The downside to this? We’re not sure how this will affect our tempo/pacing, or what we’ll get through in one day. We planned out Monday and Tuesday, and figured that before we plan our entire week, we need to get a feel for what our students need as far as time is concerned. Slowly, we are beginning to wade into the workshop pool this next week. There are a few goals we have for the week: getting a formal writing sample, set up reader’s and writer’s notebooks, History of a Reader writing mini-project, introduce the elements of a short story, and start dabbling in identifying a theme by using poetry. Then, we’ll begin welcoming students into our lovely dystopian world through short stories before we launch our book club unit. 

It’s definitely easy to feel overwhelmed at this point. I think I said to Jenny on Friday, “My head is going to explode.” And that is a feeling I don’t anticipate going away completely. Not only are we going on this workshop journey, we have some new expectations from our school district, along with getting used to the Teacher Effectiveness Project for teacher evaluation and all the documentation that goes along with that. The good news is we’re not alone in our endeavors, we have amazingly supportive administration, and our literacy coach is phenomenal. Without the support we have, this would be a much scarier undertaking.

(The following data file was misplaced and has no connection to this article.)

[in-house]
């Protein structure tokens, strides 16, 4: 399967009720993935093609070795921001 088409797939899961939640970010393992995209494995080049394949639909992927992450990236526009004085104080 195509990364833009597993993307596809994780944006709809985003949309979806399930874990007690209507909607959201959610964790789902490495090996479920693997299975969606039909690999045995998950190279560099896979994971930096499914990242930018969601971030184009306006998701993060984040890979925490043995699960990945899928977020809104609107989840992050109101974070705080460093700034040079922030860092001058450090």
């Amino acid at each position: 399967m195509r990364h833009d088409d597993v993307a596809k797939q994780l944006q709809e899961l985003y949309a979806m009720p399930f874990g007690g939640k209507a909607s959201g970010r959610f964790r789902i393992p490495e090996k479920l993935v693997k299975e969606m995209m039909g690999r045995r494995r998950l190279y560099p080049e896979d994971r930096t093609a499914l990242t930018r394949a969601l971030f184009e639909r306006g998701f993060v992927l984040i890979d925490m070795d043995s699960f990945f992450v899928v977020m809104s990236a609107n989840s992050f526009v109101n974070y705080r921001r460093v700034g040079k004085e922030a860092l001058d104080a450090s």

Our kids are great, the year is off to a wonderful start, and football is back. What more could you ask for? 


PS – Go Pack Go!!

June 10th! June 10th!

June 10th is the date we’ve been waiting for. The “official” start to summer (well, for Jenny that is…mine started June 7th), which also means the official start to planning the next school year. Our pow-wow date for our workshop info session is June 19. Elizabeth sent us the agenda, and it looks awesome. We are going to be walking away from this meeting with a wealth of information.

As awesome as that is, I know it will also most likely be a touch overwhelming. I’m the kind of person that gets overwhelmed fairly easily. Throw lots of new information at me, and boom. I’m mentally freaking out trying to figure out how to make sense of and organize the information. To help avoid that next week, my goal is going to be spending some time this week creating a binder so I can organize things right away. I’m envisioning sections for: reading, writing, assessment, records keeping, and scheduling.

Hopefully, having a place for things to go will help me be more effective and efficient. Then, I can use my processing time to start figuring out how this vision is going to work for us, instead of freaking out like this: “OMG SO MUCH INFO WHAT DO I DO???”